Who’s The Real Sick Man, In This So-Called Society?
Does anybody else feel like the phrase ‘a cure for wellness’ has been used before? I don’t know what it is, a book, a song, a comic possibly? I can’t place it – and not even the oracle of Google is doing anything to relieve me of this feeling. It leaves me feeling uneasy, like I’ve mislaid a part of my cultural memory or, even worse, have imagined the whole thing.
It’s not a feeling I like to dwell on very much, which is a shame as I haven’t been able to shift the feelings of unease since I watched A Cure For Wellness (2017) the other night. I’m ill at ease because on face value, the film is, well, a bit pants. But there’s something about it that stuck with me and doesn’t seem to want to leave. I mean, why would it want to..?
OH GOD. Sorry. I’m feeling much better now, thank you.
Directed by the wonderfully named Gore Verbinski, The Cure For Wellness is described as a psychological horror/thriller and mostly set in a colour saturated yet mysterious rehabilitation-come-asylum at the foot of the Swiss Alps.
The story follows Lockhart (Dane DeHaan), a young American executive who has been tasked to head to the Swiss Alps to retrieve the company’s absent CEO, Roland Pembroke (Harry Groener) after he did a runner some months before. Reluctant, but eager to impress the members of the Board – and avoid legal action after the dodgy deal that landed him the job in the first place – Lockhart shoots off into the unknown armed with a laptop, a mobile phone and a sharp-tongued arrogance that would make Piers Morgan blush.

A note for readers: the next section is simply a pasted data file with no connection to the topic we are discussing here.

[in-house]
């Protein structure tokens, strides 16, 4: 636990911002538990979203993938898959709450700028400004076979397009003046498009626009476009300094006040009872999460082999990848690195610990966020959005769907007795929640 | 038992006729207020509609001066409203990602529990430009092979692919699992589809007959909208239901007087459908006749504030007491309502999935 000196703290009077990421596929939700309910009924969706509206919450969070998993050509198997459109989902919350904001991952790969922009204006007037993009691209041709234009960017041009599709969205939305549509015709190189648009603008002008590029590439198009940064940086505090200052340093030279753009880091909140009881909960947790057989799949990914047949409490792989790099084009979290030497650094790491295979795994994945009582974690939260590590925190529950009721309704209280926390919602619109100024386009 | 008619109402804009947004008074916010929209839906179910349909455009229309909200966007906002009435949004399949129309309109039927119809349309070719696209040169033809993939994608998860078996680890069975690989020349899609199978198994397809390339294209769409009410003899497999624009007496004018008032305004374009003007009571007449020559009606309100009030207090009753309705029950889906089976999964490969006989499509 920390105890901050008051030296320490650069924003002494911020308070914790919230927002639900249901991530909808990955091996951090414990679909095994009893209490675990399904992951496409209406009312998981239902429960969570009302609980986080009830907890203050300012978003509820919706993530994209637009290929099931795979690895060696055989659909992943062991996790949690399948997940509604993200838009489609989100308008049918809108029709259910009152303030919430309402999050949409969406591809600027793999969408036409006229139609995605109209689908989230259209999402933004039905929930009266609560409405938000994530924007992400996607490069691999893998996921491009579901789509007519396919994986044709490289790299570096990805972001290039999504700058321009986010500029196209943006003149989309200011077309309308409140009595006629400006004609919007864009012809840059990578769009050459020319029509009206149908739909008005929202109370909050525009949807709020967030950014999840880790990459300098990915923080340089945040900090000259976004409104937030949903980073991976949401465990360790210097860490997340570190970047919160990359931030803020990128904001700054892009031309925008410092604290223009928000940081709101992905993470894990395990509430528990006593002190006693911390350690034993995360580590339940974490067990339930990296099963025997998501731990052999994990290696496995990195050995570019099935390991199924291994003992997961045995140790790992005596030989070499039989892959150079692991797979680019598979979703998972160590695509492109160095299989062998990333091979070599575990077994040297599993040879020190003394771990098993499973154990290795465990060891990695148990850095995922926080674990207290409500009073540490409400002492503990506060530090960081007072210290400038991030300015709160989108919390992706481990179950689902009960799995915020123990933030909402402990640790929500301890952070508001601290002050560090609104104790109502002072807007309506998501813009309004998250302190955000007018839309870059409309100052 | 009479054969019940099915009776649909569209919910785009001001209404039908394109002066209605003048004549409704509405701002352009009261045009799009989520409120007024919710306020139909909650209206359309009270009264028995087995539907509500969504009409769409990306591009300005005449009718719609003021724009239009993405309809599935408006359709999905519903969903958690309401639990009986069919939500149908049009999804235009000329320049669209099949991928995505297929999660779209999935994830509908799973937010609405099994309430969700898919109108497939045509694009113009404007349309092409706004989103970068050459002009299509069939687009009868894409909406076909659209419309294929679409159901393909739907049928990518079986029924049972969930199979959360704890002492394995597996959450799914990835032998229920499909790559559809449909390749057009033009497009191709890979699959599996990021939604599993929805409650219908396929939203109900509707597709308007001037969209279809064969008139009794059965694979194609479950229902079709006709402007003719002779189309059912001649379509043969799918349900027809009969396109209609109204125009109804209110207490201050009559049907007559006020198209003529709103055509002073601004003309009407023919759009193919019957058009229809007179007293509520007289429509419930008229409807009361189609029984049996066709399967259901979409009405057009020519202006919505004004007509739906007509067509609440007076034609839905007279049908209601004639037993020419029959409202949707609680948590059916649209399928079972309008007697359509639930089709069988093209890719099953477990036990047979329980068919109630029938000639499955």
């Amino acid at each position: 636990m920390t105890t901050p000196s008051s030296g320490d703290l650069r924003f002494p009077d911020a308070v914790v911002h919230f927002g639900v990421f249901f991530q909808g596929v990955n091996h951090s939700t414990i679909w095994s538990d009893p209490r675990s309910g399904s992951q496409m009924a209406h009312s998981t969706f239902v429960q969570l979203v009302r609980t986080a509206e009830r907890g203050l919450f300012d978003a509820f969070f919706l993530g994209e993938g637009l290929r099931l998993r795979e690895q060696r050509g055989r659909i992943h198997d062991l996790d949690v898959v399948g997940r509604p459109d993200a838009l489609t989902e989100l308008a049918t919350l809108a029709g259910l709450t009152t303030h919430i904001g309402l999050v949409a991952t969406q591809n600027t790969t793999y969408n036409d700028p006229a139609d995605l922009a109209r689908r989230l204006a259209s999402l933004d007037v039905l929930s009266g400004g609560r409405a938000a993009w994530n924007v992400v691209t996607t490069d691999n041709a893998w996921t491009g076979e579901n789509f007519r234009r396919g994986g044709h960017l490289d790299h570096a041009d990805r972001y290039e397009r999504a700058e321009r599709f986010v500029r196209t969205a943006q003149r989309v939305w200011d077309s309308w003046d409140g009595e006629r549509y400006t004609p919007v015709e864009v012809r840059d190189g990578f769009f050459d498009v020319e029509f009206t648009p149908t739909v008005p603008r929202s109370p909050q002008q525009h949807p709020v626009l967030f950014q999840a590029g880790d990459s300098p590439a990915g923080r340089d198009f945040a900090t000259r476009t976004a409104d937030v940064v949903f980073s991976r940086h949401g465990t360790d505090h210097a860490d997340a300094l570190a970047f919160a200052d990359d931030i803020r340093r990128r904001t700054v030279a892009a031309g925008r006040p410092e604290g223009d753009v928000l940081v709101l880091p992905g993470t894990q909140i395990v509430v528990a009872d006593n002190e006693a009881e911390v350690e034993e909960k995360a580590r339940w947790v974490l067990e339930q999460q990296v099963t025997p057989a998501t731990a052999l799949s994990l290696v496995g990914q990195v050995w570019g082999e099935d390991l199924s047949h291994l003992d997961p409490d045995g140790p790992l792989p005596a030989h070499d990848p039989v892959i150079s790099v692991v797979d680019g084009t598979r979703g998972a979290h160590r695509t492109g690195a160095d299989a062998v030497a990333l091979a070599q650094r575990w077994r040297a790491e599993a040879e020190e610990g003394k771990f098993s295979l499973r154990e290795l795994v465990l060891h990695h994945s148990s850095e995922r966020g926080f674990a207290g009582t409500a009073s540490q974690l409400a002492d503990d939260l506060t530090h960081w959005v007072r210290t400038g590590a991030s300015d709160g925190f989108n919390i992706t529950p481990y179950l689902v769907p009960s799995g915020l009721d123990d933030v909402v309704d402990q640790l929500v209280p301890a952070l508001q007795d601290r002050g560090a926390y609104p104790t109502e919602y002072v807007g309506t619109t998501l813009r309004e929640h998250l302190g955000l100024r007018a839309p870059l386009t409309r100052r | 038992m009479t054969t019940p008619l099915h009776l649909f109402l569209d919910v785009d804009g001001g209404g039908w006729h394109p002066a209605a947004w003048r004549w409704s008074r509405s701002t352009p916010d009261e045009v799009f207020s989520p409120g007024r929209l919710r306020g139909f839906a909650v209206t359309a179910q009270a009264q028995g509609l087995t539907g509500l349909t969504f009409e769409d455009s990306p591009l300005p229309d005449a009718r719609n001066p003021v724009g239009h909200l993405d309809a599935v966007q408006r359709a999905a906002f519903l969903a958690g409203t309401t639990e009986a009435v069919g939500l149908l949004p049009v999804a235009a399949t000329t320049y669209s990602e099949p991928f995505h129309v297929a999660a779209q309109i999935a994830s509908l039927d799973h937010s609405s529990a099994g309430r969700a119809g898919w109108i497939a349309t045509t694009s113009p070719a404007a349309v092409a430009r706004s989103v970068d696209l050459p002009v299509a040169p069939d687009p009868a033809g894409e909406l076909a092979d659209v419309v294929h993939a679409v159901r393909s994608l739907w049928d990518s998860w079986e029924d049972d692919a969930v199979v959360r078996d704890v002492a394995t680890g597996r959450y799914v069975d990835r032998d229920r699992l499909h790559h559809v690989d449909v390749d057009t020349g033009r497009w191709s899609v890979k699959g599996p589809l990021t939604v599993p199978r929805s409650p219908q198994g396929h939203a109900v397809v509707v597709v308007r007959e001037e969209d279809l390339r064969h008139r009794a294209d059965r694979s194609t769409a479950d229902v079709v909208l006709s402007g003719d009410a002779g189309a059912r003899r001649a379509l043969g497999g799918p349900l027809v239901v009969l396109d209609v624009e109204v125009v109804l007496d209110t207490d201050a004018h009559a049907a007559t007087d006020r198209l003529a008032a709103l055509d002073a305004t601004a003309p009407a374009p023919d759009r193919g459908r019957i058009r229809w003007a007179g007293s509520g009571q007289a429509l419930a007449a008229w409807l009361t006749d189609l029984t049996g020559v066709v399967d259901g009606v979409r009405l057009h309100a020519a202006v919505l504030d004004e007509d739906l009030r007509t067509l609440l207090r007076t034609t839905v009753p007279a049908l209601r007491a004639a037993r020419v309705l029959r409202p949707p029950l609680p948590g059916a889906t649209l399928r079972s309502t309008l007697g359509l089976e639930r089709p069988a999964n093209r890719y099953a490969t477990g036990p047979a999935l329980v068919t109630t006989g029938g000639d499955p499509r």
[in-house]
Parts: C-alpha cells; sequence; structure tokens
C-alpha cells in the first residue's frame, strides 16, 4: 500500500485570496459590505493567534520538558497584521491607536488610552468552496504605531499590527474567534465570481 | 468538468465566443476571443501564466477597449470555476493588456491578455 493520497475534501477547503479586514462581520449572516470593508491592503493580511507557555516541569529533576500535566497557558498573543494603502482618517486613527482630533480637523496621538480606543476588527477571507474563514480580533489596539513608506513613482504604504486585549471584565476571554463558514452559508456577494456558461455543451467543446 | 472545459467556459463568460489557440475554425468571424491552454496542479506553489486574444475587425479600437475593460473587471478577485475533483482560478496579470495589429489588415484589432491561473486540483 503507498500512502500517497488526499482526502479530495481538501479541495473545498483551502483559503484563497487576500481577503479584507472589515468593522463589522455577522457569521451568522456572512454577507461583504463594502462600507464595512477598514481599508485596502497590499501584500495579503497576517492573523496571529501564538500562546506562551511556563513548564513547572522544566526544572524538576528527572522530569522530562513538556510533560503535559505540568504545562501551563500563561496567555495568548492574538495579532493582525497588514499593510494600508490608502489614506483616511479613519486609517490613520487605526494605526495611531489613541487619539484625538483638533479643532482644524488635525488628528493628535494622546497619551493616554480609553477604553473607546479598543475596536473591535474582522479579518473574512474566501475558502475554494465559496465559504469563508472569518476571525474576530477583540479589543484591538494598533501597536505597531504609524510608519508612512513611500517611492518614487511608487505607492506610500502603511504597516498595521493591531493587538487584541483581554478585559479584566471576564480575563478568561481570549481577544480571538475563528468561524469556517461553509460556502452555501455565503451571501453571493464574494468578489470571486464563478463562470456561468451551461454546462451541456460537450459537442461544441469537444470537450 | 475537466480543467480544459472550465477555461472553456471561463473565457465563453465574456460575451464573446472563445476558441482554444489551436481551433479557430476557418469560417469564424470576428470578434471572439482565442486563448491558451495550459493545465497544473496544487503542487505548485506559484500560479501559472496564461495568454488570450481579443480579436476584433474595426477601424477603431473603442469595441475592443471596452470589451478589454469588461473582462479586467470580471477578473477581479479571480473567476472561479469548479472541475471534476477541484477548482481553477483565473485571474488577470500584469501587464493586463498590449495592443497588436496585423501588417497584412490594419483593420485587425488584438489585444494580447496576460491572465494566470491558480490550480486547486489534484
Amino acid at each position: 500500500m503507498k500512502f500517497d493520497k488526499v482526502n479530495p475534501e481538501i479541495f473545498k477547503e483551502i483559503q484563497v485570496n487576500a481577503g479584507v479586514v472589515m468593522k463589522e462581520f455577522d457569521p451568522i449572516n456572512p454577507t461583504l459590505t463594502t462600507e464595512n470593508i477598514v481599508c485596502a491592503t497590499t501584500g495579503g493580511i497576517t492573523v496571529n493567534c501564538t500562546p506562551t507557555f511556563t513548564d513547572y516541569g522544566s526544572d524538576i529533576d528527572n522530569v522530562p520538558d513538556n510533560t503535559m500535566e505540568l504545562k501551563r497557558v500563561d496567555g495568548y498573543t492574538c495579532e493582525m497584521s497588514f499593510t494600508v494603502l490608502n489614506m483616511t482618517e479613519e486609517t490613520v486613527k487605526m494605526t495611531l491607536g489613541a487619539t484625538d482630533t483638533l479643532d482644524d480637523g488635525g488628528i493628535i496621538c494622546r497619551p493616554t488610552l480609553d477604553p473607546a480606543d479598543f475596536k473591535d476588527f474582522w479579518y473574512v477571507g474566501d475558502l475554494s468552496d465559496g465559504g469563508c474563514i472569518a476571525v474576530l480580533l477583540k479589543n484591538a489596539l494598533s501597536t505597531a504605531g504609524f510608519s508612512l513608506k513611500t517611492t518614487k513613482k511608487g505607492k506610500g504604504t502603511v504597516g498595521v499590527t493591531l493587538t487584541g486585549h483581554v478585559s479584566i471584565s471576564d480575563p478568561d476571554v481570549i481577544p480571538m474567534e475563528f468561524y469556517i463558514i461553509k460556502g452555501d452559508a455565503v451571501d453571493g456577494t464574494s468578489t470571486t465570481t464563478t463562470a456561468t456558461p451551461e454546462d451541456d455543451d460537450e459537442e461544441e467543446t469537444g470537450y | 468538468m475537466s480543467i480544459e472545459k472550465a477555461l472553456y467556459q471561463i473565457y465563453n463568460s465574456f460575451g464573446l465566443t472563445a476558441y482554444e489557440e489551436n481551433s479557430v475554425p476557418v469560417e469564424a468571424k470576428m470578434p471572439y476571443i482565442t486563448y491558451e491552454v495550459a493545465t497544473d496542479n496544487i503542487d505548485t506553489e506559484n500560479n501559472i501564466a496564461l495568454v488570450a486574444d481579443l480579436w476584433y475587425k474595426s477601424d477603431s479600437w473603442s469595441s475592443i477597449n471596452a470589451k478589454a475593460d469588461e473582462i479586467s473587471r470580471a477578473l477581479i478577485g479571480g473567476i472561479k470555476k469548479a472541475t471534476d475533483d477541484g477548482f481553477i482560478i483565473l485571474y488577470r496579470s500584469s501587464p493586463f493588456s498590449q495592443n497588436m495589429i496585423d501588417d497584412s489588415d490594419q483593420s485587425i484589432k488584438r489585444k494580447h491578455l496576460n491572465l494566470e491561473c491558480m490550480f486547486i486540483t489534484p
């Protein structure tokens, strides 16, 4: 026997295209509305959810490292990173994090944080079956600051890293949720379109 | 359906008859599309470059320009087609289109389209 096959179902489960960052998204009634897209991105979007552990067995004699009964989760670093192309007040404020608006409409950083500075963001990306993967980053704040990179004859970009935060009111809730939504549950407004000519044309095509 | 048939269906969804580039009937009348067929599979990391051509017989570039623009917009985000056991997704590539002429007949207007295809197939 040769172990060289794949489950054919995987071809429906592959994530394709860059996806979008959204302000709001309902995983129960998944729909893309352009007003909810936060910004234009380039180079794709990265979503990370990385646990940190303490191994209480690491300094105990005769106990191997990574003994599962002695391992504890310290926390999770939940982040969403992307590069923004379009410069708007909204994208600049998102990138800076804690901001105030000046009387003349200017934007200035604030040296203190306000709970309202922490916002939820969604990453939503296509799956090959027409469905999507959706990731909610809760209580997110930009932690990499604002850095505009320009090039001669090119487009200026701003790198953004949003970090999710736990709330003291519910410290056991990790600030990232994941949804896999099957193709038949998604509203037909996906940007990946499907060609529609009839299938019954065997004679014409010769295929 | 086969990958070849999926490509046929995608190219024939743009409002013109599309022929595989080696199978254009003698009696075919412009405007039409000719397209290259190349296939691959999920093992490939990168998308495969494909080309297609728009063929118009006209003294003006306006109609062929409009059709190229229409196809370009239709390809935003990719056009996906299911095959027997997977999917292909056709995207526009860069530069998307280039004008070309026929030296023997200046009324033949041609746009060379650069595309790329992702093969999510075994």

As Lockhart arrives at the hospital to a wonderful synthwave soundtrack, his impressively helpful driver regales him with stories of the hospital’s origins – from construction to demolition at the hands of an angry village mob, who – in true gothic horror style – felt a little upset at what may or may not have been going on within.
Once Lockhart announces his arrival, he is quickly surrounded by the wealthy elite, desperate to find health and salvation through gentle sports, meditation and yoga. Bemused, he takes to swaggering around the site chewing nicotine gum until he gives up and returns to his waiting driver to take him to a hotel in the village. That’s when things start to take a turn.
Anybody who has seen the trailer will be aware that the promise of the film is that no one ever leaves the hospital – and nobody ever wants to. Lockhart’s car is overturned on the road back to the village and subsequently returned to the hospital for treatment. Promised that his corporate bosses have agreed to some time for recuperation, Lockhart takes advantage of his time to wander the grounds, meet the patients and – most importantly – confront the elusive Pembroke. Along the way, Lockhart’s actions begin to gain the attention of the suspiciously creepy Hannah (Mia Goth) and sinister Director, Dr Heinrich Volmer (Jason Isaacs).
“Will My Daddy Come?”
As the story progresses, wider themes such as traditionalism and sexual awakening begin to emerge beneath the shadow of suspicion, paranoia and fear that many of the characters begin to reveal through their actions. I don’t want to go into too much detail, for fear of ruining the experience, but I must say that for the most part, the film is quite happy to wear its plot on its sleeve. The source of the evil that begins to plague Lockhart’s mind during his time in the hospital is fairly obvious, as are many of the twists and turns the story takes along the way to its inevitable conclusion.